Tracking Discharge From A Confined Disposal Facility

By on August 29, 2016
tracking discharge cdf dredging

Perforated PVC pipe used to house the YSI EXO2 fastened to confined disposal facility discharge structure. The YSI EXO2 was installed in front of the discharge structure to avoid false readings due to turbulence which occurred inside the structure. (Credit: John Gee / Tetra Tech)

Getting things in place to monitor total suspended solids (TSS) around a dredging operation sometimes takes a quick turnaround. Just ask engineers at Tetra Tech who had short notice to get ready for tracking discharge out of a confined disposal facility (CDF) during the Avalon Back Bay Dredging Project. It’s entering what looks to be its final stage in 2016.

Back in November 2014, they got approval to monitor during one of the early stages of the dredge work. But by the time they secured it, there was barely more than a week to get preparations underway.

Luckily, they were able to rent the gear they needed just as dredging of areas in and around New Jersey’s Princeton Harbor began. This included a YSI EXO2 Multi-Parameter Water Quality Sonde outfitted to track temperature, conductivity, turbidity and depth as well as a central wiper to minimize maintenance. The sonde connected to a NexSens 3100-MAST Cellular Telemetry System, which logged data and transmitted back to stakeholders in real time.

It was really the only way that the project could move forward, crews tell us. The area being dredged was so remote that traveling to and from it to obtain water samples would have wasted a lot of time. Plus, lab results would take a few days to get back, which simply wouldn’t accommodate reporting requirements for the state. If the crew went over exceedance limits just once, the project would have been in jeopardy.

tracking discharge cdf dredging

Closeup of dredge material discharge. A sample of the dredge material pumped to the Avalon Borough Renewable Confined Disposal Facility was obtained along with a sample of the back bay water for use in calibrating the YSI EXO2. The dredge material was mixed with back bay water in various dilutions. The turbidity of each sample was measured with the YSI EXO2 and the sample sent to a New Jersey Department of Environmental Protection certified laboratory for total suspended solids (TSS) analysis. The NTU measured by the YSI EXO2 was then compared to the laboratory TSS results by linear regression, resulting in an excellent straight line fit. (Credit: John Gee / Tetra Tech)

“Once you register an exceedance, dredging was required to shut down,” said John Gee, principal engineer at Tetra Tech, a global environmental consulting firm. He described the CDF where dredge material was being deposited by an operator. “This approach was the way to go. It’s really remote, it took us a half hour just to get there. And it’s a wetland marsh, so at high tide you can’t get to it. You can take a boat or just wait till low tide.”

After they got the gear in and installed, it took about a week for the holding basin to fill up with dredged material and begin overflowing. That’s when they began tracking discharge from the CDF, hoping to keep things below a 35 parts-per-million limit.

Data from the sonde were recorded every hour by the logger, which transmitted them to project engineers, officials at the local township and even the captain of the dredging boat in real time through a NexSens WQData web datacenter. Managers were also able to set up an alarm that would alert them automatically if TSS levels went too high throughout the nearly two-month project, including work through Christmas Day.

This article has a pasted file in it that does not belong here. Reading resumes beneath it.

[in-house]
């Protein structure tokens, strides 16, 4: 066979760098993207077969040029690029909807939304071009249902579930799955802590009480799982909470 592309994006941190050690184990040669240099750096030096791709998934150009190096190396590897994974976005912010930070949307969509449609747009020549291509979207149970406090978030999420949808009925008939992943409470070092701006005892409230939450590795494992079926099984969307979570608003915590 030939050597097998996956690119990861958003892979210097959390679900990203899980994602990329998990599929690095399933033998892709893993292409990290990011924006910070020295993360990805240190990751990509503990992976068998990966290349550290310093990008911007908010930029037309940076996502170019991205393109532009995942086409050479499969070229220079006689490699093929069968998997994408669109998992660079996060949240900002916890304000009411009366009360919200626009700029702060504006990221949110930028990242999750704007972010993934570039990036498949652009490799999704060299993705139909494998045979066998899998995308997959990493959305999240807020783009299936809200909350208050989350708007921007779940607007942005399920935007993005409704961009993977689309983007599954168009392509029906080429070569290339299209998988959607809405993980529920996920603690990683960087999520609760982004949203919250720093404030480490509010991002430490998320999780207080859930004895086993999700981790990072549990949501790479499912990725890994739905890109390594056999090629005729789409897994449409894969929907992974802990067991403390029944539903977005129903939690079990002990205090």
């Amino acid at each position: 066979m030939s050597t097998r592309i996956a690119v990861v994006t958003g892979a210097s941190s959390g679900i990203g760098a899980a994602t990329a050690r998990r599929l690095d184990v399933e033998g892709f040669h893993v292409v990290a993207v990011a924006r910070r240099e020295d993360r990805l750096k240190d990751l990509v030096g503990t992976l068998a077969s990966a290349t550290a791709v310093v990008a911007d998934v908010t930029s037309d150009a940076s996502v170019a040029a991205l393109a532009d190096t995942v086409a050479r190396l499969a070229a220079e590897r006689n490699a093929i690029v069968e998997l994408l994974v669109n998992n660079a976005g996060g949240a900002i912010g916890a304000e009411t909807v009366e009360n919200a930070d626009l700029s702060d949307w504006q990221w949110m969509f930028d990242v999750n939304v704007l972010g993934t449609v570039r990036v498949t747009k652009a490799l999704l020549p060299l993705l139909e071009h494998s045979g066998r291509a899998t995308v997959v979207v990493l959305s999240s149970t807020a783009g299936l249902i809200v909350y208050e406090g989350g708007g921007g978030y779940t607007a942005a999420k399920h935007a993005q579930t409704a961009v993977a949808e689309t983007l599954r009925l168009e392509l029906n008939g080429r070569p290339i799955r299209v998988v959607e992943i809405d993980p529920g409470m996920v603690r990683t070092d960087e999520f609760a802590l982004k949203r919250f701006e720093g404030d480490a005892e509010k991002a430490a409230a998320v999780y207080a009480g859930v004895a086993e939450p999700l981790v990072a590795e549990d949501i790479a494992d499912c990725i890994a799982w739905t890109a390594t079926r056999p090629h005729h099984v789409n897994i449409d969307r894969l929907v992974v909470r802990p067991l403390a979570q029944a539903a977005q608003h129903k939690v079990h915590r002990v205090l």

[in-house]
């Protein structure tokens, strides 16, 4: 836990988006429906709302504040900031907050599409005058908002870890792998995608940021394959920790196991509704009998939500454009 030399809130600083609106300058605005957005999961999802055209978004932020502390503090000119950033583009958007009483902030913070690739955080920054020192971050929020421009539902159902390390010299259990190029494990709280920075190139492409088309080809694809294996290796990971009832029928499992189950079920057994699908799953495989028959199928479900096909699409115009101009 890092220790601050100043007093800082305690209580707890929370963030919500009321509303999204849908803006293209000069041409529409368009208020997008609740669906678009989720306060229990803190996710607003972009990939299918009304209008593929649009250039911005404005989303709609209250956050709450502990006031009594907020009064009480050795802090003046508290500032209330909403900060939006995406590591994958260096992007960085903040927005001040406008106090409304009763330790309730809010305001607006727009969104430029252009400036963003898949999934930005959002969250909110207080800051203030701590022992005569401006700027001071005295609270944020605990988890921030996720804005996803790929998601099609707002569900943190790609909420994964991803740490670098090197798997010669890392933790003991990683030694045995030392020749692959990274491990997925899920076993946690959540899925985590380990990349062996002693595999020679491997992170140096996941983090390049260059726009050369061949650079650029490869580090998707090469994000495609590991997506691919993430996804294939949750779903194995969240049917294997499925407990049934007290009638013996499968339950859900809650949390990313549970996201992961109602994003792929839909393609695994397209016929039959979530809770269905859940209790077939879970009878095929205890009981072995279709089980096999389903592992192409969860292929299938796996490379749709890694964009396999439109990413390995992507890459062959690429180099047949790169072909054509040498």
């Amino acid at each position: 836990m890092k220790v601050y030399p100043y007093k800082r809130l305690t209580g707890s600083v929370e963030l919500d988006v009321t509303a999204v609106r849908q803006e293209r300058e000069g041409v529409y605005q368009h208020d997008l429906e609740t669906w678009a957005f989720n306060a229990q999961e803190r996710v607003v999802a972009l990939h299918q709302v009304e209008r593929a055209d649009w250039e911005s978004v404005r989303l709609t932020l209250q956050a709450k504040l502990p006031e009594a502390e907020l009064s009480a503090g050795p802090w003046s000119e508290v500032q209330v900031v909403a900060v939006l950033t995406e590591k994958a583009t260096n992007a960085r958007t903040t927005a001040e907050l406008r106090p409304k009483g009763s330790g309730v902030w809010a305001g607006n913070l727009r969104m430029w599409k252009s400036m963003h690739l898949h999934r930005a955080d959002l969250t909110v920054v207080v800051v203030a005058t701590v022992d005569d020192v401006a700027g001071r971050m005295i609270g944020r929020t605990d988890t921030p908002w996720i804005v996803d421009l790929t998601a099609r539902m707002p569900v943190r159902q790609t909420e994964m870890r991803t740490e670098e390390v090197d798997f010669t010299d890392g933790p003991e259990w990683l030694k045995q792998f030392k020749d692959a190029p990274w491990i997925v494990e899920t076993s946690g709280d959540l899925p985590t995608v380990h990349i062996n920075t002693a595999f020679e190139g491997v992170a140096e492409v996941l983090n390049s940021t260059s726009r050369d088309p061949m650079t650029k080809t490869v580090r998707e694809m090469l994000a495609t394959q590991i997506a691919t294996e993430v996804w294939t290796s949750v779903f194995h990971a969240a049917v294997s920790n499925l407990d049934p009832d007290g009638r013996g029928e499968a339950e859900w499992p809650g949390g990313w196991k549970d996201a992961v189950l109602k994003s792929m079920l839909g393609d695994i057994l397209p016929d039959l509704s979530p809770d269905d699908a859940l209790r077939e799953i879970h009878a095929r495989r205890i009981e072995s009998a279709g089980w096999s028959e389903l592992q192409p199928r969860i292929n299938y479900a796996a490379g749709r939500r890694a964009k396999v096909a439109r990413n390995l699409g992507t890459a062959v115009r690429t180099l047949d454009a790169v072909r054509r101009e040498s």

tracking discharge cdf dredging

NexSens 3100-MAST Cellular Telemetry System during snowy conditions in January 2015. (Credit: John Gee / Tetra Tech)

“It worked really well. We had data every hour instead of every day,” said Gee. “The borough engineer was thrilled.”

But the project did have a few hiccups, Gee tells us. The crew got close to one exceedance because the sonde would occasionally be out of the water due to variations in dredge flow. When out of the water, measurements of TSS were elevated.

“We should have put in a water level meter because we got an alarm on a Sunday,” said Gee, noting that no one was really in the mood for a site visit on the weekend. “We had some discussions. About half of us thought the unit was out of the water but no one was 100 percent sure. So we go down there, and it was out of the water. The basin had drained. When that happened, the unit read high values. It had nothing to do with the water.”

The addition of a water level sensor to the sonde would have been a big help. Getting such a sensor or a standalone water level logger wouldn’t have been too much of a stretch, as the cost of renting gear helped the Tetra Tech team to manage its budget really well. And tracking discharge in an automated way just made the work simpler on everyone.

“We probably saw a 50 percent savings in cost and it exceeded expectations for the state,” said Gee. “I’ve automated a lot of stuff and this is one of the easiest setups I’ve ever done … Any time you get the chance to automate, it’s better for the environment, it’s cheaper and it’s better for the client.”

Top image: Perforated PVC pipe used to house the YSI EXO2 fastened to confined disposal facility discharge structure. The YSI EXO2 was installed in front of the discharge structure to avoid false readings due to turbulence which occurred inside the structure. (Credit: John Gee / Tetra Tech)

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